- Diagnosis of OTC deficiency, defined as the identification of a pathogenic mutation, and/or less than 20% of control of OTC activity in the liver, and/or elevated urinary orotate (greater than 20 uM/mM) in a random urine sample or after allopurinol challenge test, and/or hyperammonemia and first degree relative meets at least one of the criteria for OTC deficiency
- Diagnosis of AS deficiency (Citrullinemia), defined as a greater than or equal to 10-fold elevation of citrulline in plasma, and/or decreased AS enzyme activity in cultured skin fibroblasts or other appropriate tissue, and/or identification of a pathogenic mutation in the AS gene, and/or hyperammonemia and first degree relative meets at least one of the criteria for AS Deficiency
- Diagnosis of AL deficiency (Argininosuccinic Aciduria, ASA), defined as the presence of argininosuccinic acid in the blood or urine, and/or decreased AL enzyme activity in cultured skin fibroblasts or other appropriate tissue, and/or identification of a pathogenic mutation in the AL gene, and/or hyperammonemia and first degree relative meets at least one of the criteria for AL Deficiency
- Diagnosis of ARG deficiency (Hyperargininemia), defined as a greater than or equal to 5-fold elevated arginine levels in the blood, and/or decreased arginase enzyme levels in red blood cells or other appropriate tissue, and/or identification of a pathogenic mutation in the ARG gene, and/or hyperammonemia and first degree relative meets at least one of the criteria for ARG Deficiency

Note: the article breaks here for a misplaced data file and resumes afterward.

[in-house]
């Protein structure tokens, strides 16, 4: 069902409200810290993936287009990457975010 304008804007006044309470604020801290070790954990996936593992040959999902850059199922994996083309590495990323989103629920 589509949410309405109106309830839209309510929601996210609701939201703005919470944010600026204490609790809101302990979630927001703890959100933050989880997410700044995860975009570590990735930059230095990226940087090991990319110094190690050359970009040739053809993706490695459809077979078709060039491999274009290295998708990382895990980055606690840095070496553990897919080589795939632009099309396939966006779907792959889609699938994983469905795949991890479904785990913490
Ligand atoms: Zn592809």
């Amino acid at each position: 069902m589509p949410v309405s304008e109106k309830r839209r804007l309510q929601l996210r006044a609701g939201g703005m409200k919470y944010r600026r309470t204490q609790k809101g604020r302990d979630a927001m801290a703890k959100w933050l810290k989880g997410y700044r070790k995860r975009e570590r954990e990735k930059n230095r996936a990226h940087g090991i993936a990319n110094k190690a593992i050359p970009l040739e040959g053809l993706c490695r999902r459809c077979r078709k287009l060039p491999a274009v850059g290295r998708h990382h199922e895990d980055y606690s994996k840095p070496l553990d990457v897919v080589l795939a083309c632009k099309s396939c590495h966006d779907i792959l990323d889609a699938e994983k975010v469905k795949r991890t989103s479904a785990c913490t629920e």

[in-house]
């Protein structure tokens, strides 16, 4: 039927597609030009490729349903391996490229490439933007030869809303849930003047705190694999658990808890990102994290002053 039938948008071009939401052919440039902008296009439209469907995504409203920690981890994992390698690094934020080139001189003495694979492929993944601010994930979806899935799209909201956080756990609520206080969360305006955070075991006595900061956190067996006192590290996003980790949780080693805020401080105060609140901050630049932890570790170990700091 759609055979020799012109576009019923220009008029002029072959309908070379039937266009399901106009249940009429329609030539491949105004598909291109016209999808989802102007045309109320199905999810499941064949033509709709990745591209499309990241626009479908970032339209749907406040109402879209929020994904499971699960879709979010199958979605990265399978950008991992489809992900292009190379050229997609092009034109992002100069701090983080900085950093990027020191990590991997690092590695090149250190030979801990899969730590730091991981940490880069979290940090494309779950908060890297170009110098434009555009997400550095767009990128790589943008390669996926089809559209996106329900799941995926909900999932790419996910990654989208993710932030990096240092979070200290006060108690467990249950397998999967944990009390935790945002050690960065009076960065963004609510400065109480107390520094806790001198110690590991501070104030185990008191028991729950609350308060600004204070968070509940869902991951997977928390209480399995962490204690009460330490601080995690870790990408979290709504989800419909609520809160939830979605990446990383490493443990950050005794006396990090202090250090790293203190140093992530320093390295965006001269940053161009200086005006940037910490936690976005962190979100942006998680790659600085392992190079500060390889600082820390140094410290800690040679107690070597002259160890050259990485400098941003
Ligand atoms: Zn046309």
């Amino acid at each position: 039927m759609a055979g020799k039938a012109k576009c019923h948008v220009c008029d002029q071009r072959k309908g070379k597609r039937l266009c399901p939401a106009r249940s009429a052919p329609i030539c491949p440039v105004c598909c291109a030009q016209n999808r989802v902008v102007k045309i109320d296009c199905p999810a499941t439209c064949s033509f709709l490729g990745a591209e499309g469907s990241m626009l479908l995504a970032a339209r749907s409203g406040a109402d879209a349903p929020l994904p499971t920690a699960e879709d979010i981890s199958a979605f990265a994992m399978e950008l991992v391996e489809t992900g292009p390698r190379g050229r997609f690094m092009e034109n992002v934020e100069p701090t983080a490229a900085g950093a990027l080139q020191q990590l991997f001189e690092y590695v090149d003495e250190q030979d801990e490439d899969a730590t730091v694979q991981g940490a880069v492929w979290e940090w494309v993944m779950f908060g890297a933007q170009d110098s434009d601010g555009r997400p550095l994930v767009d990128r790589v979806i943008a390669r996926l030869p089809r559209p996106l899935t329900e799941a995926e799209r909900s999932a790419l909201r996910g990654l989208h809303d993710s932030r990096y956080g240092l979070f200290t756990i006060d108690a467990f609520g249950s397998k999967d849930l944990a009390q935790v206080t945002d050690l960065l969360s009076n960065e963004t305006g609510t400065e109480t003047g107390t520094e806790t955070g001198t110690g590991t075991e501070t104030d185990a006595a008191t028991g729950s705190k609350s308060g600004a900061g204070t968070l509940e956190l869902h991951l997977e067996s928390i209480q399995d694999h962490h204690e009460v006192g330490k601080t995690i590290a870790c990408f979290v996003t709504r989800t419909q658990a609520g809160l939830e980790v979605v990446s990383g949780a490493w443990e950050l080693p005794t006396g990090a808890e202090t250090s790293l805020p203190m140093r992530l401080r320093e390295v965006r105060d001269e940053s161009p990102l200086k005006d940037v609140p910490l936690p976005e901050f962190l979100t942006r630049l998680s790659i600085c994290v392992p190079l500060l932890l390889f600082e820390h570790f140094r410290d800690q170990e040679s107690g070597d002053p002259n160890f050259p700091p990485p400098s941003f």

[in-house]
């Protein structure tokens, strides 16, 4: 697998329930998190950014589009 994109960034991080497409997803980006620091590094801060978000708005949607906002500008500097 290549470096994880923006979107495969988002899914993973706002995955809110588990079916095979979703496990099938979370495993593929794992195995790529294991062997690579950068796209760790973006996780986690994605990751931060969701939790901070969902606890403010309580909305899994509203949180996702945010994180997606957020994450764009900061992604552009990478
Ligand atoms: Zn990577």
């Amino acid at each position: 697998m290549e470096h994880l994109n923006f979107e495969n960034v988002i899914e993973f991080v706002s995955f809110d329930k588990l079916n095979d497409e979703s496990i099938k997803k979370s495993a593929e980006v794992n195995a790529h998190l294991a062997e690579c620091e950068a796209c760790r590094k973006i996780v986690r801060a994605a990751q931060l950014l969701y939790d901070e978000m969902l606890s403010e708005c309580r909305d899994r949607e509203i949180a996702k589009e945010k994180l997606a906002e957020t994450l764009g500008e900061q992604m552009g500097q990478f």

- Diagnosis of HHH Syndrome or ORNT deficiency, defined as a greater than or equal to 5-fold elevated plasma ornithine and homocitrulline levels in the urine, and/or a pathogenic mutation, and/or less than 20% residual labeled ornithine incorporation into protein in cultured fibroblasts, and/or hyperammonemia and first degree relative meets at least one of the criteria for HHH Syndrome or ORNT Deficiency
- Diagnosis of CITR deficiency (Citrullinemia Type II), defined as elevated citrulline levels in the blood and a pathogenic mutation and/or hyperammonemia and first degree relative meets criteria for CITR Deficiency
- Pending diagnosis of a UCD (UCD highly likely), defined as laboratory values highly suggestive of a UCD with symptomatic hyperammonemic episodes but without a verifiable diagnosis
You CAN'T join if...
- Hyperammonemia caused by an organic academia, lysinuric protein intolerance, mitochondrial disorder, congenital lactic academia, fatty acid oxidation defects, or primary liver disease
- Rare and unrelated comorbidities (e.g., Down's syndrome, intraventricular hemorrhage in the newborn period, and extreme prematurity)
- University of California San Francisco
accepting new patients
San Francisco California 94143 United States
- Stanford University Medical Center
accepting new patients
Stanford California 94305 United States
Lead Scientist at UCSF
- Renata C Gallagher, MD, PhD
Professor, Pediatrics. Authored (or co-authored) 48 research publications